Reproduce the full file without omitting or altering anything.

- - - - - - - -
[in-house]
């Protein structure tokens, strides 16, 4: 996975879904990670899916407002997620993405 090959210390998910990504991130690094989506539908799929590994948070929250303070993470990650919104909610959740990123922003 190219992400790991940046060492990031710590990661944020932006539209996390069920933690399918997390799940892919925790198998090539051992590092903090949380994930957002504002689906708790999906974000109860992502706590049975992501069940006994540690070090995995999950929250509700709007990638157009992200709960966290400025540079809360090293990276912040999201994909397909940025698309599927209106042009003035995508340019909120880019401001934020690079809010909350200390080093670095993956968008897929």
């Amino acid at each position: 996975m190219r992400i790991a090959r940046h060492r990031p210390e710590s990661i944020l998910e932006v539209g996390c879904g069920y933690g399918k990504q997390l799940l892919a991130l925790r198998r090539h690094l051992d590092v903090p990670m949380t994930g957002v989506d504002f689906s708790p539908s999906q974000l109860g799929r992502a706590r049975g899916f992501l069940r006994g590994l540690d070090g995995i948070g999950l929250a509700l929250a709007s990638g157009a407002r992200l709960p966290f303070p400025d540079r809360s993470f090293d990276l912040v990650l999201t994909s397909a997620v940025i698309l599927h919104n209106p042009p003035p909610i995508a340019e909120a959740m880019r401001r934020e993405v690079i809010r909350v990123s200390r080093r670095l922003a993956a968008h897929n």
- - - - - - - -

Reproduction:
[in-house]
């Protein structure tokens, strides 16, 4: 996975879904990670899916407002997620993405 090959210390998910990504991130690094989506539908799929590994948070929250303070993470990650919104909610959740990123922003 190219992400790991940046060492990031710590990661944020932006539209996390069920933690399918997390799940892919925790198998090539051992590092903090949380994930957002504002689906708790999906974000109860992502706590049975992501069940006994540690070090995995999950929250509700709007990638157009992200709960966290400025540079809360090293990276912040999201994909397909940025698309599927209106042009003035995508340019909120880019401001934020690079809010909350200390080093670095993956968008897929």
């Amino acid at each position: 996975m190219r992400i790991a090959r940046h060492r990031p210390e710590s990661i944020l998910e932006v539209g996390c879904g069920y933690g399918k990504q997390l799940l892919a991130l925790r198998r090539h690094l051992d590092v903090p990670m949380t994930g957002v989506d504002f689906s708790p539908s999906q974000l109860g799929r992502a706590r049975g899916f992501l069940r006994g590994l540690d070090g995995i948070g999950l929250a509700l929250a709007s990638g157009a407002r992200l709960p966290f303070p400025d540079r809360s993470f090293d990276l912040v990650l999201t994909s397909a997620v940025i698309l599927h919104n209106p042009p003035p909610i995508a340019e909120a959740m880019r401001r934020e993405v690079i809010r909350v990123s200390r080093r670095l922003a993956a968008h897929n």